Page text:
[LINK] National Broadband Network - except it's not national.

Richard Chirgwin rchirgwin at ozemail.com.au
Tue May 11 09:56:17 AEST 2010

Tom Worthington wrote:
> David Boxall wrote:
>> On 7/05/2010 10:31 AM, Tom Worthington wrote:
>>> ...
>>> If the primary way to access the Internet is from a wireless mobile
>>> device, then most of the need for fibre to the home disappears.
>>> ...
>> That's a big if. ...
> Wireless mobile is becomming mainstream. Smart phones are getting 
> cheaper and more common. Netbooks are now under $500 and a crop of 
> cheaper iPad inspired tablet computers is on the way.
> The cost of wireless Internet access is dropping and can drop much more: 
> never mind mining, the government should put a super-profits tax on 
> wireless Internet. ;-)

Nobody's denying the popularity of wireless. The question is whether its 
capability is comparable to a 100 Mbps FTTP solution. I say no; the 
Shannon-Hartley theorem says no; even some of the wireless vendors 
(Ericsson is on the record here) say no.

What frustrates me about the wireless-versus-fibre discussion is that 
it's unnecessary. There's no reason to treat the choice as exclusive.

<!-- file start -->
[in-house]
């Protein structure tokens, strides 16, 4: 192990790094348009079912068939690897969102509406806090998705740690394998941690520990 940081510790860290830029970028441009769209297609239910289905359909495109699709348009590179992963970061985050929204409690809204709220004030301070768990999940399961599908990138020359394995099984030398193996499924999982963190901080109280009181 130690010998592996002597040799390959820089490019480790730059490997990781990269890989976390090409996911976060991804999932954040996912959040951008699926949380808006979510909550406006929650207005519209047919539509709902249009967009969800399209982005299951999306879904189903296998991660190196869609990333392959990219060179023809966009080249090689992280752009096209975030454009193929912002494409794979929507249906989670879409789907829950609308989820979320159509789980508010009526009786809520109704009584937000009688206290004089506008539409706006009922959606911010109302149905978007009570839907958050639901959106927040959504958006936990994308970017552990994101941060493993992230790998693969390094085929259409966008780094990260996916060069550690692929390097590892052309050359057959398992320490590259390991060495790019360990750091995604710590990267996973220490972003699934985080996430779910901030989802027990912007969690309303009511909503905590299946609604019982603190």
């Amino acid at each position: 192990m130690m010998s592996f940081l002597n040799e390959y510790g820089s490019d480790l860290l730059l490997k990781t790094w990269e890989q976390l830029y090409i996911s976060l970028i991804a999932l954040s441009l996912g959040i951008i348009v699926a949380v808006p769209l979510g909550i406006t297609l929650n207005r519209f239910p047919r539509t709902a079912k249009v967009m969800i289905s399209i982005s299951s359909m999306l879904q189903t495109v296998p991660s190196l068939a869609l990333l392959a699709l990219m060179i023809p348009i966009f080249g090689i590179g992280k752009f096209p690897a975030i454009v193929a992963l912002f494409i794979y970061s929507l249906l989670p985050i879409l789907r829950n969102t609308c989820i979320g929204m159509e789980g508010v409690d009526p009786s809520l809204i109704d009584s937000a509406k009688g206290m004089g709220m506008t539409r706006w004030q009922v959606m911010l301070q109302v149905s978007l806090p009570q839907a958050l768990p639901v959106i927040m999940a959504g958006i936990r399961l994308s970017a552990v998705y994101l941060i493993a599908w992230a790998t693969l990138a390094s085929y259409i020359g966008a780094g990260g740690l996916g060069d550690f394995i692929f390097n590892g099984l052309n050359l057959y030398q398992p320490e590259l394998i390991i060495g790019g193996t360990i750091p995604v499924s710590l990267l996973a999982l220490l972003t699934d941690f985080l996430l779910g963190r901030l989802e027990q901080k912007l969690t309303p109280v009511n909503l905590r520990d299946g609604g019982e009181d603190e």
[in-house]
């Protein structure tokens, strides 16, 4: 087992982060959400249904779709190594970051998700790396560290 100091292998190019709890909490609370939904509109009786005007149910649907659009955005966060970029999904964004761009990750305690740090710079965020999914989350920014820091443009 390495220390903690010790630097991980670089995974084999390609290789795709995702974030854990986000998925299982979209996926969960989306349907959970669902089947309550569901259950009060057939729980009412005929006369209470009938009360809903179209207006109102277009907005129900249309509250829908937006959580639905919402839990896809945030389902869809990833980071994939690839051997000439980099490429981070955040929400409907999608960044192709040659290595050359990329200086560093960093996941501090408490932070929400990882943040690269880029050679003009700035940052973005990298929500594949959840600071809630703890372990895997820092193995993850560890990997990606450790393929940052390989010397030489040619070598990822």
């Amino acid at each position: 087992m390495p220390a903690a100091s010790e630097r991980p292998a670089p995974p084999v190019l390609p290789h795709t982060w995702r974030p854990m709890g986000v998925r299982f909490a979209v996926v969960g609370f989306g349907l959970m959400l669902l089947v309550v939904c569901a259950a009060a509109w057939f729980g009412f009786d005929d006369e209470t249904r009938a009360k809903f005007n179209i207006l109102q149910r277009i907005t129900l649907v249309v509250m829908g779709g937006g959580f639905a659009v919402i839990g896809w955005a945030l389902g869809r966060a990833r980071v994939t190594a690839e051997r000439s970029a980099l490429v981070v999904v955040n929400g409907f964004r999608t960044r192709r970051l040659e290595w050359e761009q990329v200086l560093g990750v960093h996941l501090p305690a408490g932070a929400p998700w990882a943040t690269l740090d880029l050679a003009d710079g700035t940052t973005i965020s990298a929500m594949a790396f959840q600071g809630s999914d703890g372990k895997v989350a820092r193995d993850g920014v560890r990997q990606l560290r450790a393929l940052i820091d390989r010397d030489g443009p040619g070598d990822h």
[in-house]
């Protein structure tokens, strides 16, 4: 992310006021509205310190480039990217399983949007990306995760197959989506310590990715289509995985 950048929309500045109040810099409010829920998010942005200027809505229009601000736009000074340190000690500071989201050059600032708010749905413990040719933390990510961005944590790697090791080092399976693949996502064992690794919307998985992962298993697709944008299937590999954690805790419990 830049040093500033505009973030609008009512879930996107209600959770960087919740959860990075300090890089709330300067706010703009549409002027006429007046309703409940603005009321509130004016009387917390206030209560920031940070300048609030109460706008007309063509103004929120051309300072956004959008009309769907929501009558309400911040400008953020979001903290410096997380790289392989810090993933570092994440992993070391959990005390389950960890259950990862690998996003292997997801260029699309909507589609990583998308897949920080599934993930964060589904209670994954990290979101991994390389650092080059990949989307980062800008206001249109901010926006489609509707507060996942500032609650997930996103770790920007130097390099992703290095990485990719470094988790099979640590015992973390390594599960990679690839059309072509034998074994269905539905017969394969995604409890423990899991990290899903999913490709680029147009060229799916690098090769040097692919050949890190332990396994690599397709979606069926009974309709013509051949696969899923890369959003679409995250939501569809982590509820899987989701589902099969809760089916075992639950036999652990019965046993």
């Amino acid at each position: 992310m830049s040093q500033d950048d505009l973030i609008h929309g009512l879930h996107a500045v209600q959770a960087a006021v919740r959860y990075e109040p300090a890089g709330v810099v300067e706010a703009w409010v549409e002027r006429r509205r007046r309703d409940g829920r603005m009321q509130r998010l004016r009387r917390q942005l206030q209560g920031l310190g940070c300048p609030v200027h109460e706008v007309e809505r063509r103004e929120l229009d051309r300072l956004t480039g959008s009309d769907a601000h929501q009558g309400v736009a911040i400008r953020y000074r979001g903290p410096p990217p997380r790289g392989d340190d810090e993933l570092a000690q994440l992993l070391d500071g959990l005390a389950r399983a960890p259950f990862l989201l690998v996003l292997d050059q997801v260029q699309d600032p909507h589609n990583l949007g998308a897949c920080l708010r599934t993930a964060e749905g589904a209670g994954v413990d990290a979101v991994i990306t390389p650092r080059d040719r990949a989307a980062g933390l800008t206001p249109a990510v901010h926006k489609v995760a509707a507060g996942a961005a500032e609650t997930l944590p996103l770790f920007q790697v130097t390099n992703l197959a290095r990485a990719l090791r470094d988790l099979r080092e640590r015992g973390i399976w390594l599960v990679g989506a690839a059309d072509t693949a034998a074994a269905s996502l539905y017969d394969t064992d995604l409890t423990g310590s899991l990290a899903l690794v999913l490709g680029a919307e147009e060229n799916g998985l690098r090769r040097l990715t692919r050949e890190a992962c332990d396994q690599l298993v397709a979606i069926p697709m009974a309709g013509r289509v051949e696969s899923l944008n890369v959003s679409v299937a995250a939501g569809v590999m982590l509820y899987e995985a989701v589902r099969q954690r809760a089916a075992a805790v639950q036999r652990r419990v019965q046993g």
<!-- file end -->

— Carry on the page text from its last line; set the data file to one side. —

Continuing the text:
The cellular base stations will benefit from ubiquitous fibre anyway. 
But saying "skip fibre, build lots of base stations instead" gets the 
wrong end of the stick, in terms of network performance, network cost, 
and energy demands.

One reason - not the only, just one - that some people are willing to 
skip the fixed line is because of the hassles involved in moving (given 
the highly mobile nature of about 10% of people). But if the fibre is 
there, and there's no conflict of interest getting in the way of 
relocation / activation, would their behaviour remain the same?

> Many of the people I see each day have a mobile gadget in use much of
> the time, either a smart phone or a netbook computer, or both (few
> tablets so far). Admittedly these are early adopters, not a
> cross section of society.
> A few weeks ago I came across Dr Genevieve Bell, Digital Home Group 
> Director, User Experience Group, Intel Corporation, at the cafe of the 
> State Library of South Australia, with a smart phone in one hand and a 
> laptop in the other. Each device had a wireless connection and she was 
> looking from one to the other, while holding a conversation on the 
> relative merits of the iPad versus Kindle: 
> <http://blog.tomw.net.au/2010/04/adelaide-north-terrace-cultural.html>. ;-)

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